To combat the problem, OPSI partnered with the Court and Code for Tulsa to figure out how to reduce the number of warrants issued. Within a month, a text message pilot project was underway, designed around a simple hypothesis: Many people missed their Time to Pay Order deadline because they forgot the due date or lost paperwork. Together, OPSI, the Court, and Code for Tulsa developed a system to text simple, personalized reminders to a randomly selected pool of Time to Pay Order recipients. The test group received a text message reminder once a month leading up to their deadline.

Image Courtesy of the City of Tulsa.

The results were remarkable. During the six-month pilot, 63 percent of those who received a reminder paid all of their outstanding fees, compared to 48 percent of residents who did not receive reminders. Armed with data showing this 15 percent point increase, the Court system adopted the new reminder system. It now estimates an additional 320 people are paying their fees on time each year, avoiding warrants and additional problems because of the system. The Court benefited as well, seeing an annual $187,000 increase in revenue and a morale boost among employees who helped implement the solution.

“I’ve never been so excited about a job,” said Jamie King, a cost administrator at the court.

At the City’s Core

OPSI’s successful partnerships with city departments go beyond the fire department and courts. Three years in, OPSI has implemented practices and programs that have positioned Tulsa as a leader in data and innovation. In 2017, the office launched Urban Data Pioneers, an award-winning program consisting of teams of residents and city employees who analyze data to help the city solve key challenges and present policy recommendations.

With OPSI’s clear-cut ability to drive innovation, Mayor Bynum decided to integrate the office into the city’s key funding decisions. When Wagner became Director of Finance and CFO in early 2019, he brought OPSI with him to the Finance Department. This has changed the way Tulsa funds innovation. In essence, a data-driven approach has been institutionalized and scaled. Today, the city bases funding on data that proves programs work. OPSI vets data.

“We had the opportunity to take the approach and plug it into the finance department,” Mayor Bynum said. “It helps make it have much more of a citywide cultural impact.”

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Topeka, Kansas, USA

Transparency, Engagement, and Results in Topeka.

Project Type:
Community Engagement, Communications, High-Performing Government, Infrastructure, Transportation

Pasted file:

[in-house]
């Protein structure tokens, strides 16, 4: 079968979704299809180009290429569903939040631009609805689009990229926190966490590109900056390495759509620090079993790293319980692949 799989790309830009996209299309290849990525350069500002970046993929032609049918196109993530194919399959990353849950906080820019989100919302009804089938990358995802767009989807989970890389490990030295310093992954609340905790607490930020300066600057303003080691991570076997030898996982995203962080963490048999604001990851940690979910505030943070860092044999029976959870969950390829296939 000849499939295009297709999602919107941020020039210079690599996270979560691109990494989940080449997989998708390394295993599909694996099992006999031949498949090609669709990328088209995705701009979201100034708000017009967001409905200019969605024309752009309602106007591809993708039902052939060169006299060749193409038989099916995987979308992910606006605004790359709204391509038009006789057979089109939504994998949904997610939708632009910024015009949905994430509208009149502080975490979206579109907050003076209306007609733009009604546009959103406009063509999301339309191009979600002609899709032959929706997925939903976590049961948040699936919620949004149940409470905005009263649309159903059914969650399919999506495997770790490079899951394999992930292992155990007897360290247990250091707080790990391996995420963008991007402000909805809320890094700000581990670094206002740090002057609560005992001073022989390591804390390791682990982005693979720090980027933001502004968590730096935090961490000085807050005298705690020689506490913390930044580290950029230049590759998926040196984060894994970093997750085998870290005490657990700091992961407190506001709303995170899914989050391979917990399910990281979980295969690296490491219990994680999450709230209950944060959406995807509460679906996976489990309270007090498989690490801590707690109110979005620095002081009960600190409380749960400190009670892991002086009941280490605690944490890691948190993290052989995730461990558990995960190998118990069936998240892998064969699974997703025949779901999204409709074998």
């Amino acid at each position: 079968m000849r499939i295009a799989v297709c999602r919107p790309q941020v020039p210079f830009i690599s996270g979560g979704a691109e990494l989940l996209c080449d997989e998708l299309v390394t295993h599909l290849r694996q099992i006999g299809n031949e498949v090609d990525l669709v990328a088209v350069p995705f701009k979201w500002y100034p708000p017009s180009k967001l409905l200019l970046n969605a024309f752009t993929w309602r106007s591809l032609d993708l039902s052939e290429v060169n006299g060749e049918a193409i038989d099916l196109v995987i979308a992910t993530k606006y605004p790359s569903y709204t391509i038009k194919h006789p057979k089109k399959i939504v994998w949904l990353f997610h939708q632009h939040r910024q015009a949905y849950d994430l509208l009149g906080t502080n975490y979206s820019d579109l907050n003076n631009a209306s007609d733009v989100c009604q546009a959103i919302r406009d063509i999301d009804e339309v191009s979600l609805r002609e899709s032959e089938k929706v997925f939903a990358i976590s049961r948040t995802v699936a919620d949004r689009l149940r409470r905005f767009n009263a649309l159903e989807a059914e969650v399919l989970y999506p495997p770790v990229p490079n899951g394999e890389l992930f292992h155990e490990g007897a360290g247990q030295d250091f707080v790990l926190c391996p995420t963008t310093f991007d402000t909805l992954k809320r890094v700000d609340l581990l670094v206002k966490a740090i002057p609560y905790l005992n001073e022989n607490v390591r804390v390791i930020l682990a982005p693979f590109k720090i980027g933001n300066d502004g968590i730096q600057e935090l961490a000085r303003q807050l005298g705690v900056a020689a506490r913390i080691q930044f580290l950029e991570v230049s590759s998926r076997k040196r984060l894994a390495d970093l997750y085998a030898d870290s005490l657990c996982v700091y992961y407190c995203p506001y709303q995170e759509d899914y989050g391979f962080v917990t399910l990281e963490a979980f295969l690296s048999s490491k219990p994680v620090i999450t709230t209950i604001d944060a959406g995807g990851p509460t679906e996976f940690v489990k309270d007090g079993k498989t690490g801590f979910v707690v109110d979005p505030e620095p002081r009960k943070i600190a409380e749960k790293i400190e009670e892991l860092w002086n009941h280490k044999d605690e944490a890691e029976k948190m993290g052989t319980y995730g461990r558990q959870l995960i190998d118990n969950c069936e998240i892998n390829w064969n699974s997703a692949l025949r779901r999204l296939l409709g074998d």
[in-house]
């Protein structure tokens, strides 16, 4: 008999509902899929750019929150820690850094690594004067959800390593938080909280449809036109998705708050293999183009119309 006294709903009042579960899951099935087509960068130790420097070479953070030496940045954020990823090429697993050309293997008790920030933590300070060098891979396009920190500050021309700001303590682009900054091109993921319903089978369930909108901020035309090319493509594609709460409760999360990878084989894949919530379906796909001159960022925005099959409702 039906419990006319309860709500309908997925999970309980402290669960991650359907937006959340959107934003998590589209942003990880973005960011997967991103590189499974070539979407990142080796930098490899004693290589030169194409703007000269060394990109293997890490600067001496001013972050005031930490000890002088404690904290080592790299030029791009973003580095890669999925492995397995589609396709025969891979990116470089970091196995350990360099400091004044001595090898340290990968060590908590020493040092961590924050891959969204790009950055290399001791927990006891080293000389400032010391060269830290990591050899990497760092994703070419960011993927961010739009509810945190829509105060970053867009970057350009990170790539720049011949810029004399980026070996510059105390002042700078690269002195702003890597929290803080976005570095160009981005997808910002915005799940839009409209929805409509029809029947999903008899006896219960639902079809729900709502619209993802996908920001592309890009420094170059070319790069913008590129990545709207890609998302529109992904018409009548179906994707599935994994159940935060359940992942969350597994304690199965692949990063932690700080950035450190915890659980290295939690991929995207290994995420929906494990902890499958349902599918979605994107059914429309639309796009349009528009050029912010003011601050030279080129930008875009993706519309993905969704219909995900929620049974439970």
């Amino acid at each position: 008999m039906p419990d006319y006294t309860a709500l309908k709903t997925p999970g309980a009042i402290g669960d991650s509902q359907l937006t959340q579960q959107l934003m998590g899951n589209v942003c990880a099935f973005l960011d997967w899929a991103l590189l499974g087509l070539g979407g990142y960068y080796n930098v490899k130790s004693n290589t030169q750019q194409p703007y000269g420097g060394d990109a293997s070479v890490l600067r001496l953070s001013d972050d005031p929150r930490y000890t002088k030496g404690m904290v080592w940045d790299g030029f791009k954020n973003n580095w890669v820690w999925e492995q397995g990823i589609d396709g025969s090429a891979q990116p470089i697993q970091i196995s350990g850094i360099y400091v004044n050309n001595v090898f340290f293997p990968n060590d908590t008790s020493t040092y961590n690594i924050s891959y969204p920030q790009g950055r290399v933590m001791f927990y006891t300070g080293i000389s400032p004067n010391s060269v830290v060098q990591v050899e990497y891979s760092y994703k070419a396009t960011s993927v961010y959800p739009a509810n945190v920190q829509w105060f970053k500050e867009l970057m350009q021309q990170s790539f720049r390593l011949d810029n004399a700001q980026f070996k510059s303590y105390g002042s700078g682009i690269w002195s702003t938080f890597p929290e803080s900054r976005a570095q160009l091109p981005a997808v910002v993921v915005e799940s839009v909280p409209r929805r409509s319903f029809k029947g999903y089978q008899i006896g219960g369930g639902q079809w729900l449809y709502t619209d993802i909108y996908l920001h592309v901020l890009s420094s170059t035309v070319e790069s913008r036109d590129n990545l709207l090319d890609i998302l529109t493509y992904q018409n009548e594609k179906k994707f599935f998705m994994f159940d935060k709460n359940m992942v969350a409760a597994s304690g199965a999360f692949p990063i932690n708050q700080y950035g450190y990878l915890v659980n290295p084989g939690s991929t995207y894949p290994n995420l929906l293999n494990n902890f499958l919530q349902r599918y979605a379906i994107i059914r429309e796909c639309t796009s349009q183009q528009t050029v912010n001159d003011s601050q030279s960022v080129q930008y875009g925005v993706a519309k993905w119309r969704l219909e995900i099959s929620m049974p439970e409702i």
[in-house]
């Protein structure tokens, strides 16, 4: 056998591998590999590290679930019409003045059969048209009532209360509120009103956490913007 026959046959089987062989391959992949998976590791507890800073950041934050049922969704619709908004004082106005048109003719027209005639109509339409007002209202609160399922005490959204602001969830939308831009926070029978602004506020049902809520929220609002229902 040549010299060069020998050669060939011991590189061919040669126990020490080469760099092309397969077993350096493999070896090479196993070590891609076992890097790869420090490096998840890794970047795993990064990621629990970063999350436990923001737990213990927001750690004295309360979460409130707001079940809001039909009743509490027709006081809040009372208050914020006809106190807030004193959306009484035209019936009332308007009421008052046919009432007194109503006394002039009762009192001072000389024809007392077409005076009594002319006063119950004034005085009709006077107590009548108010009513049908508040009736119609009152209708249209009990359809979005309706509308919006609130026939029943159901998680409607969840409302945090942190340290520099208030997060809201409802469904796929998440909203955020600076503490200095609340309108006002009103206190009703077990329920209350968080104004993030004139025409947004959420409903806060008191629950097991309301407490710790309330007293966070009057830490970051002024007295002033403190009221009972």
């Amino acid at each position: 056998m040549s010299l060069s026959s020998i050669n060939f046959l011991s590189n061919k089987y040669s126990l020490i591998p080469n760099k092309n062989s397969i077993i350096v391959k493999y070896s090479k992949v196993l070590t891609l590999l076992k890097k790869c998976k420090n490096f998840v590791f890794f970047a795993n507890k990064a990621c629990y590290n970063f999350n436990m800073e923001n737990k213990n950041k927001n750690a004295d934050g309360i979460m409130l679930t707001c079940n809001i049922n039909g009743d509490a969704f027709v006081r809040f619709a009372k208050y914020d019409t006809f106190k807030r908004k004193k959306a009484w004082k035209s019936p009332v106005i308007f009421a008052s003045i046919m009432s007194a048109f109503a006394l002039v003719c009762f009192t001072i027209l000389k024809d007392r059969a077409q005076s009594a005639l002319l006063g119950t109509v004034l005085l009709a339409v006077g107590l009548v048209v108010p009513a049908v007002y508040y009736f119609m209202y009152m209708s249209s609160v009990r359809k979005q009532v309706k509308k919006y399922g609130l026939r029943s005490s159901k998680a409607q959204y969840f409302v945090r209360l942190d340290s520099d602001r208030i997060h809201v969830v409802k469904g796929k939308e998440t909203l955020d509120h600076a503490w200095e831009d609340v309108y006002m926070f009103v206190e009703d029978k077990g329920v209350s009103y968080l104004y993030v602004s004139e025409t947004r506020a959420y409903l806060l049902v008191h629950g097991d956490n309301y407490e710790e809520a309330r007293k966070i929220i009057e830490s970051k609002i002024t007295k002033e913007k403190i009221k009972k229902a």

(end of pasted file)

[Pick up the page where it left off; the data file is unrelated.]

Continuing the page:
At a Glance


Launched a series of interactive datasets and maps for residents to track the city’s budget and capital improvement projects, promoting accountability and transparency.


Produced video tutorials and how-to guides to help residents understand and use the city’s new open data portals, encouraging public engagement and input.


Created a scoring index to measure the quality of every paved street in Topeka in order to prioritize street improvement projects and develop a cost-effective infrastructure improvement plan.

Topeka’s Not Afraid to Connect

If you had walked through the doors of Topeka City Hall earlier this year, a bright green and yellow banner would have greeted you with an engaging question: “How would you spend $96.5 million of the City of Topeka’s money?” The banner, jointly created by the city’s Administrative & Financial Services Department and Department of Neighborhood Relations, was posted in city administrative buildings downtown and invites people to visit the city’s performance portal to “Hold us accountable!” and “Track how we are measuring up.”

Topeka’s budget banner in the Cyrus K. Holliday Building.

It’s a high-visibility tactic to pull residents into the 2021 budget engagement process in Topeka, which sits along the Kansas River in the state’s northeast corner. The banner also signifies the capital city’s commitment to performance, transparency, and community engagement — all of which city officials see as crucial for building trust, meeting the needs of about 125,000 residents, and spending tax dollars efficiently.

A User-Friendly Foundation

Just a few years ago, Topeka’s government wasn’t nearly as open to its residents. The data revolution that spread across the country during the 2010’s changed that: city leaders committed to increasing access to data inside and outside of City Hall. And they started engaging the community to solve problems.

“The goal was and is to provide the public with greater access to city data and opportunities to work collaboratively on complex challenges facing our community. By increasing the city’s accountability, we were building trust with residents and changing the way the city operates.”